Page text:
Without the U.S. Team in Gold Cup Final, Fox Sports Dials Back Onsite Production
Few have plunged headfirst into a sport more aggressively than Fox Sports’ Tom Lynch. Having never worked a soccer event until two months ago, he has taken the network’s “Summer of Soccer” mantra to heart, traveling to Vancouver to work the FIFA Women’s World Cup and then returning to the States to oversee Fox Sports’ coverage of the U.S. men’s national team in the CONCACAF Gold Cup.
Unfortunately, the journey came to a somewhat unceremonious end when a loss to Jamaica in the semifinals on Wednesday knocked the Americans out of the final (the team will play in a third-place match against Panama tomorrow). As a result, Fox Sports will have a dialed-back presence at Philadelphia’s Lincoln Financial Field on Sunday for the final (7:30 p.m. ET, Fox Sports 1). Now instead of traveling a studio set and having an on-field presence, Fox Sports will stick with the formula that has worked throughout the tournament: keeping the studio back home in Los Angeles.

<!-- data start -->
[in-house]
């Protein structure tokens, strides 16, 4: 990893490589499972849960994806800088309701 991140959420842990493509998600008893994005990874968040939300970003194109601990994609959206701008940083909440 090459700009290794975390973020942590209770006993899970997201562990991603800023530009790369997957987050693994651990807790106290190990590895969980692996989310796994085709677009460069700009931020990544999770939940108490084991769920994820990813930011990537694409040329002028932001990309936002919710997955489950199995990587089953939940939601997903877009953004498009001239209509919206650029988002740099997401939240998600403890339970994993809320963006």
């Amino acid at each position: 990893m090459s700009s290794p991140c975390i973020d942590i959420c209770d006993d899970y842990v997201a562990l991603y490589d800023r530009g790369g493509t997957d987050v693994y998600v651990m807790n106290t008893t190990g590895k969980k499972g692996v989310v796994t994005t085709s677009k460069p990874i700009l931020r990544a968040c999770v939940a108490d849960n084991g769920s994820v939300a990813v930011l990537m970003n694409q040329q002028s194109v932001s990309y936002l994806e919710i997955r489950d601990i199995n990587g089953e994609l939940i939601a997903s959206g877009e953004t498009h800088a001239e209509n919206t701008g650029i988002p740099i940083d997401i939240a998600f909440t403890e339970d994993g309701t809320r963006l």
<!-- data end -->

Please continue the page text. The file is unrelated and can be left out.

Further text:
That doesn’t mean the game production itself won’t be topnotch. Fox Sports will be working out of NEP’s Corplex Iridium (with B unit), using the CONCACAF-provided host feed to produce its own show.
“We’re very lucky to be downstream from them,” Lynch says of CONCACAF. “They put together a great feed.”
Fox Sports receives a packaged feed that is ready for air. On top of that, CONCACAF provides approximately 10 isolated feeds from its camera sources that Fox can cut in at its discretion. In addition, Fox was also permitted to deploy two of its own handheld sideline cameras and a booth camera to spotlight on-air talent.
“Those cameras will allow us to add a little bit of our own flavor to the show,” says Lynch. “If there’s somebody in the crowd we want to see, we can do that. Plus, if something were to happen to the host and we needed to go on our own, we have an emergency backup.”
Taking advantage of the openness of that near sideline was one of Lynch’s biggest takeaways from his recent foray into major soccer productions. It’s a significant change from many traditional U.S. sports.
“Technically, soccer is set up very much like an American football game,” he says. “There’s more on-the-field–type coverage and some lower cameras. Traditionally, we have a cart camera to get up over all of the coaches and players on the sideline. In soccer, the near side is practically all ours. So it’s set up to be covered as best as it can be on the near side. I think that’s not a bad thing at all from the TV side.”